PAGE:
Forty years ago, a tiny pigtailed gymnast from the Soviet Union was the darling of the Munich Olympics. Olga Korbut captured three gold medals and one silver at the l972 games. She also inspired tens of thousands of little girls all over the world to take up the sport.
Olga Korbut seemed to come out of nowhere. She was 17-years-old, 4-foot-11, and as slender as a sparrow.
During her first routine on the balance beam, she executed a move never before seen in Olympic competition: a backward aerial somersault.
Olympic announcers went wild.
Olga Korbut, who now lives in Scottsdale, Arizona, says of that moment, "I can't believe I did it like that. This girl is good!"
Korbut then did something even more astonishing on the uneven bars, a move that was subsequently banned because it was so dangerous.
Standing on the top bar, she dived backwards, and somehow managed to arch around and catch the bar with her hands. One announcer said at the time that the move had never been done by any human that he knew of.
"Those kinds of comments just excited and ignited the public in no way we'd ever seen before," said Paul Ziert, publisher of International Gymnast Magazine and a former Olympic coach.
He said Olga Korbut didn't just dazzle everyone with her acrobatics.
"I think the most interesting thing for most of us was how different she was from the stereotypical Soviet gymnast."
She was wild and unpredictable, and utterly charismatic. The crowd loved her even when she stumbled.
"And of course that wonderful scene when she burst into tears, we didn't think during the Cold War like that the Soviets had any ability to show any emotion publicly like that," said Ziert.
Soviet gymnasts might have been poker faced. But they always took home the gold.
"At that time, the Soviet team was the best," Korbut said from her home in Scottsdale.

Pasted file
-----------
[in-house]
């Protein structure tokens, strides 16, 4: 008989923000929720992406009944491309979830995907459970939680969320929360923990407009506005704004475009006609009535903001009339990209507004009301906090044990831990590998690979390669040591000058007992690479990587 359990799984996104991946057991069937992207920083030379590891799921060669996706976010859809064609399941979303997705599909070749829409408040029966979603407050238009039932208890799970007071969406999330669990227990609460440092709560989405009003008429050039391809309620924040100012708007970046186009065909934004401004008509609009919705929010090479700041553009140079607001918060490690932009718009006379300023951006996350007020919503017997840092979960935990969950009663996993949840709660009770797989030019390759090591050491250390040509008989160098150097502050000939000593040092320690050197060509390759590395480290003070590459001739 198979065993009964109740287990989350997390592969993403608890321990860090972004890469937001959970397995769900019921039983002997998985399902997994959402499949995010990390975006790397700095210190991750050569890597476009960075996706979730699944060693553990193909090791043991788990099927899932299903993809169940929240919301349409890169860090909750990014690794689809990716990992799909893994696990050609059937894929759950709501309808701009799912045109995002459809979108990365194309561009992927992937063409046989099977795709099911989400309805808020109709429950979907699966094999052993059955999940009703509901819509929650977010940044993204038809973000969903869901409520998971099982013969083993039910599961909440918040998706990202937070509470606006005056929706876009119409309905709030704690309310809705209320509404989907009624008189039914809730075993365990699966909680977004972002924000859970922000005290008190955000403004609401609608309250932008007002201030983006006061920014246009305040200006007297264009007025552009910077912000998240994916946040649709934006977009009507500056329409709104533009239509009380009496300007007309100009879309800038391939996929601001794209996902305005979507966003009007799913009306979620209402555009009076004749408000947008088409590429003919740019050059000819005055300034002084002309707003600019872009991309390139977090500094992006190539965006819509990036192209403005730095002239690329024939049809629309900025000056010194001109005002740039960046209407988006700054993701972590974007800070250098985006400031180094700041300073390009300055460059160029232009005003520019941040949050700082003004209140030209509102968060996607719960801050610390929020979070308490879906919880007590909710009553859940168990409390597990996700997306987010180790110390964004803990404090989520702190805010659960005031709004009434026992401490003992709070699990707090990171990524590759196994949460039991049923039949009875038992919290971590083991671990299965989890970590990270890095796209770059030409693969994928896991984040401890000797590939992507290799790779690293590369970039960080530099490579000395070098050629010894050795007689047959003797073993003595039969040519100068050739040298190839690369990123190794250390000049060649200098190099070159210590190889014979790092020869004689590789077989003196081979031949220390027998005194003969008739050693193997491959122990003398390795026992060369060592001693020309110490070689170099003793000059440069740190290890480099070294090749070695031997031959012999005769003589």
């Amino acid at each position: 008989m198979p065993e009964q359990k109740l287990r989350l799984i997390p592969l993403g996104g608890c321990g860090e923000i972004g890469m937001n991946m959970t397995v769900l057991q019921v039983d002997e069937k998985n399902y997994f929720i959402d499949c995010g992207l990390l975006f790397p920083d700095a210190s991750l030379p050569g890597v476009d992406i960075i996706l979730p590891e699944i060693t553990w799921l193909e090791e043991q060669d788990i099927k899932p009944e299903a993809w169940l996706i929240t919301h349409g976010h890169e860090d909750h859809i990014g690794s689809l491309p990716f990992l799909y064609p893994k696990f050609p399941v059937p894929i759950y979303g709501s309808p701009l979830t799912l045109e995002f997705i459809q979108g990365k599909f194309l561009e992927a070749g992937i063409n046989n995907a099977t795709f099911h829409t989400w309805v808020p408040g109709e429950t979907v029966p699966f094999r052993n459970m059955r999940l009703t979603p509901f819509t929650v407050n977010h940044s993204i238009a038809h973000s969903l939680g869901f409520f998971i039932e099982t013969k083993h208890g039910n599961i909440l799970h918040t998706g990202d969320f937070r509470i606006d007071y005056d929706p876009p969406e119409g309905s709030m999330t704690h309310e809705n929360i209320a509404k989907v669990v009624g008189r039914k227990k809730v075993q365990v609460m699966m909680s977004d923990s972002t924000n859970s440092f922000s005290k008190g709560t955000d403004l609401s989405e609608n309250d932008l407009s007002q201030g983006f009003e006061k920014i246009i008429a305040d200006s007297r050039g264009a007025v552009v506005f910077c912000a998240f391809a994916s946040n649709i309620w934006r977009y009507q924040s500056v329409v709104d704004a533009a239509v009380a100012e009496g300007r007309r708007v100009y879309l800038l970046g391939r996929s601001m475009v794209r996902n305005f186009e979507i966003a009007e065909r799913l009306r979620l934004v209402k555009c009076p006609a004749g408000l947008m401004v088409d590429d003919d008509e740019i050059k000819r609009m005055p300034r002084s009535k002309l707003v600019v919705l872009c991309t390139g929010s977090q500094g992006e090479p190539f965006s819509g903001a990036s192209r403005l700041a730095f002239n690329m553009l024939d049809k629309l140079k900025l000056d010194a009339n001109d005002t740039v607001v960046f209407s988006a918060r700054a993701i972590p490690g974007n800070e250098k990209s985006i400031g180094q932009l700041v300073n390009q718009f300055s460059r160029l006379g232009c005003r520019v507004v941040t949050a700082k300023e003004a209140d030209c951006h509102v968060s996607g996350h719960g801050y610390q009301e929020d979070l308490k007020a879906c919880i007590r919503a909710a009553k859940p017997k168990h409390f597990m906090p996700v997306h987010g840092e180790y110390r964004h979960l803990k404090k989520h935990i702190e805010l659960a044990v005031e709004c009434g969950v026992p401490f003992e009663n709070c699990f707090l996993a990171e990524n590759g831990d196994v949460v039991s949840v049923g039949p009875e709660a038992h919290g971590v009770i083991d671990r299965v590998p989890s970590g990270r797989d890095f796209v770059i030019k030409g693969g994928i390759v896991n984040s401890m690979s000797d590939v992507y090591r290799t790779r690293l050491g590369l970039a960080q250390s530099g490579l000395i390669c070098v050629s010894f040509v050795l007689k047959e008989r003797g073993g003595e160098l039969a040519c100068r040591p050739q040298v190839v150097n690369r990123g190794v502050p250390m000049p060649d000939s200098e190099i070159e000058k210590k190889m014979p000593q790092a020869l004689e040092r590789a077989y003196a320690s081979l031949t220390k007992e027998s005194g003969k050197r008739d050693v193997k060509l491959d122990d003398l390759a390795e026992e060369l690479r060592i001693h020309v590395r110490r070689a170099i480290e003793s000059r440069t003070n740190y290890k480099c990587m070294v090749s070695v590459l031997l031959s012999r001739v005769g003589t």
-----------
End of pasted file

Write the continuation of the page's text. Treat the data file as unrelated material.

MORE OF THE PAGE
In fact, Soviet gymnasts dominated the Olympic competition for decades. It's just that no one else paid very much attention, until Olga Korbut came along.
But Paul Ziert said the sport was always popular in the USSR.
"They did gymnastics the right way. It might not have been easy for the athletes, but my goodness, they were all trained classically in ballet and all the basic skills were taught perfectly."
Olga Korbut began training at one of the Soviet Union's elite gymnastic schools when she was nine. The youngest of four girls, she says her mother didn't even know she took gymnastics until she saw Olga perform on TV.
"Because my mother and father worked very hard, four kids, and we were poor," she said.
After the Munich Olympics, President Nixon invited Korbut to the White House. "You are a little girl," he quipped, to which she replied, "You are a big boy."
Korbut made the Soviet Olympic team again in l976, but she retired from competition after a disappointing showing in Montreal. She then became the head coach for the Soviet Byelorussian team.
She was living in Minsk with her husband and young son during the Chernobyl nuclear disaster in l986. Much of the radioactive fallout landed in nearby Belarus. When the Soviet Union collapsed in l991, Korbut and her family moved to the United States.
"Actually, I didn't want to leave country, but I raise money to help victims of Chernobyl, and I was in the United States a lot," she said.
She ended up staying, and teaching gymnastics. She became an American citizen in 2000.
Olga Korbut was named one of Sport's Illustrated's 40 greatest athletes in l994, and was the first person inducted into the International Gymnastics Hall of Fame.
Now 57, she still teaches, and she's still incredibly fit.
"I work out every day, because my body needs that," she said.
And she's still passionate about gymnastics. But she said the sport has changed a lot over the past 40 years. Now it's much more about power than artistry.
"You know what, I'm waiting maybe another Olga will be born and change gymnastics to be more graceful and beautiful. But now it's like robots – not smiling, not enjoying. And sometimes it's boring to watch."
But she'll be in the Olympics' North Greenwich Arena, watching the gymnastics and providing live commentary on Twitter and Facebook.